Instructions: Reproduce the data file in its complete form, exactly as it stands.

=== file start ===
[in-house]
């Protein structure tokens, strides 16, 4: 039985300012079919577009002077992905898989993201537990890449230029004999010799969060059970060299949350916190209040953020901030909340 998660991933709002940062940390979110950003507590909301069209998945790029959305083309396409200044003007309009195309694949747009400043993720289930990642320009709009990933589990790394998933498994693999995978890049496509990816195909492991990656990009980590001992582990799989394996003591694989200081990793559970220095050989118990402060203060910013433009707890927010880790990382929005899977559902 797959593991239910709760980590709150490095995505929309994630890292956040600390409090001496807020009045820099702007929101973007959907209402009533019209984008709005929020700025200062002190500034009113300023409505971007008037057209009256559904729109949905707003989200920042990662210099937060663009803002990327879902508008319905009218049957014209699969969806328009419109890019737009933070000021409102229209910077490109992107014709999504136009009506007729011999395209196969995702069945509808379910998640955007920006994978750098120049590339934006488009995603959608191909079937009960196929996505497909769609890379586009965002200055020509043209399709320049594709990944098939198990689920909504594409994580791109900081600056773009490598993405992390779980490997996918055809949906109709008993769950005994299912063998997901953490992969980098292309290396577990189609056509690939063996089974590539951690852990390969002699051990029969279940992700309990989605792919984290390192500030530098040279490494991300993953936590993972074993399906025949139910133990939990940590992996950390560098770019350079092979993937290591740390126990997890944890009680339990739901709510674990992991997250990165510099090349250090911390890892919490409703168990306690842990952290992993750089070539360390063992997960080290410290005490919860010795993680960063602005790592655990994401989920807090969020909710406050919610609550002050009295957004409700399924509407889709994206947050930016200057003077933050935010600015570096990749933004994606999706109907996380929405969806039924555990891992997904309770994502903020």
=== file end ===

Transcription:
[in-house]
């Protein structure tokens, strides 16, 4: 039985300012079919577009002077992905898989993201537990890449230029004999010799969060059970060299949350916190209040953020901030909340 998660991933709002940062940390979110950003507590909301069209998945790029959305083309396409200044003007309009195309694949747009400043993720289930990642320009709009990933589990790394998933498994693999995978890049496509990816195909492991990656990009980590001992582990799989394996003591694989200081990793559970220095050989118990402060203060910013433009707890927010880790990382929005899977559902 797959593991239910709760980590709150490095995505929309994630890292956040600390409090001496807020009045820099702007929101973007959907209402009533019209984008709005929020700025200062002190500034009113300023409505971007008037057209009256559904729109949905707003989200920042990662210099937060663009803002990327879902508008319905009218049957014209699969969806328009419109890019737009933070000021409102229209910077490109992107014709999504136009009506007729011999395209196969995702069945509808379910998640955007920006994978750098120049590339934006488009995603959608191909079937009960196929996505497909769609890379586009965002200055020509043209399709320049594709990944098939198990689920909504594409994580791109900081600056773009490598993405992390779980490997996918055809949906109709008993769950005994299912063998997901953490992969980098292309290396577990189609056509690939063996089974590539951690852990390969002699051990029969279940992700309990989605792919984290390192500030530098040279490494991300993953936590993972074993399906025949139910133990939990940590992996950390560098770019350079092979993937290591740390126990997890944890009680339990739901709510674990992991997250990165510099090349250090911390890892919490409703168990306690842990952290992993750089070539360390063992997960080290410290005490919860010795993680960063602005790592655990994401989920807090969020909710406050919610609550002050009295957004409700399924509407889709994206947050930016200057003077933050935010600015570096990749933004994606999706109907996380929405969806039924555990891992997904309770994502903020």